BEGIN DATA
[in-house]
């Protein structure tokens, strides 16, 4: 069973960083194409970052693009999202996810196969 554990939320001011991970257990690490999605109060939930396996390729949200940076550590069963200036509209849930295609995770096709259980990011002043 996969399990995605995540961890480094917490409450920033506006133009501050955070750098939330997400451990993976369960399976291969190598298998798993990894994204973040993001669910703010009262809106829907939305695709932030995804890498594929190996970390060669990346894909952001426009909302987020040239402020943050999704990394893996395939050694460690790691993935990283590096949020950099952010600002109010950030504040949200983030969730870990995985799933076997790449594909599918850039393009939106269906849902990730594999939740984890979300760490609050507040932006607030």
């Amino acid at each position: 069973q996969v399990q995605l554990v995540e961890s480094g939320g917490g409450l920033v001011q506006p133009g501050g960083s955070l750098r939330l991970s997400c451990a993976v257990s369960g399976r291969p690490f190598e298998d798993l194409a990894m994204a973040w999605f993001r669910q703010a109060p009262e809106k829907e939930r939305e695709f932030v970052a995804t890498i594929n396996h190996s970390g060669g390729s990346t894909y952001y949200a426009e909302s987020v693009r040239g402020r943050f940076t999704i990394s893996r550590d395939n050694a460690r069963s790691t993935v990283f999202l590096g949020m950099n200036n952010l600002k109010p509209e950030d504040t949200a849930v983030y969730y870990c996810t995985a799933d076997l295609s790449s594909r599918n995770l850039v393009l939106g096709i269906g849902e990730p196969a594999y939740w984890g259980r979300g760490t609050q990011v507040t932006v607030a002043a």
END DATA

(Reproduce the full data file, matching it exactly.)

[in-house]
């Protein structure tokens, strides 16, 4: 069973960083194409970052693009999202996810196969 554990939320001011991970257990690490999605109060939930396996390729949200940076550590069963200036509209849930295609995770096709259980990011002043 996969399990995605995540961890480094917490409450920033506006133009501050955070750098939330997400451990993976369960399976291969190598298998798993990894994204973040993001669910703010009262809106829907939305695709932030995804890498594929190996970390060669990346894909952001426009909302987020040239402020943050999704990394893996395939050694460690790691993935990283590096949020950099952010600002109010950030504040949200983030969730870990995985799933076997790449594909599918850039393009939106269906849902990730594999939740984890979300760490609050507040932006607030």
């Amino acid at each position: 069973q996969v399990q995605l554990v995540e961890s480094g939320g917490g409450l920033v001011q506006p133009g501050g960083s955070l750098r939330l991970s997400c451990a993976v257990s369960g399976r291969p690490f190598e298998d798993l194409a990894m994204a973040w999605f993001r669910q703010a109060p009262e809106k829907e939930r939305e695709f932030v970052a995804t890498i594929n396996h190996s970390g060669g390729s990346t894909y952001y949200a426009e909302s987020v693009r040239g402020r943050f940076t999704i990394s893996r550590d395939n050694a460690r069963s790691t993935v990283f999202l590096g949020m950099n200036n952010l600002k109010p509209e950030d504040t949200a849930v983030y969730y870990c996810t995985a799933d076997l295609s790449s594909r599918n995770l850039v393009l939106g096709i269906g849902e990730p196969a594999y939740w984890g259980r979300g760490t609050q990011v507040t932006v607030a002043a």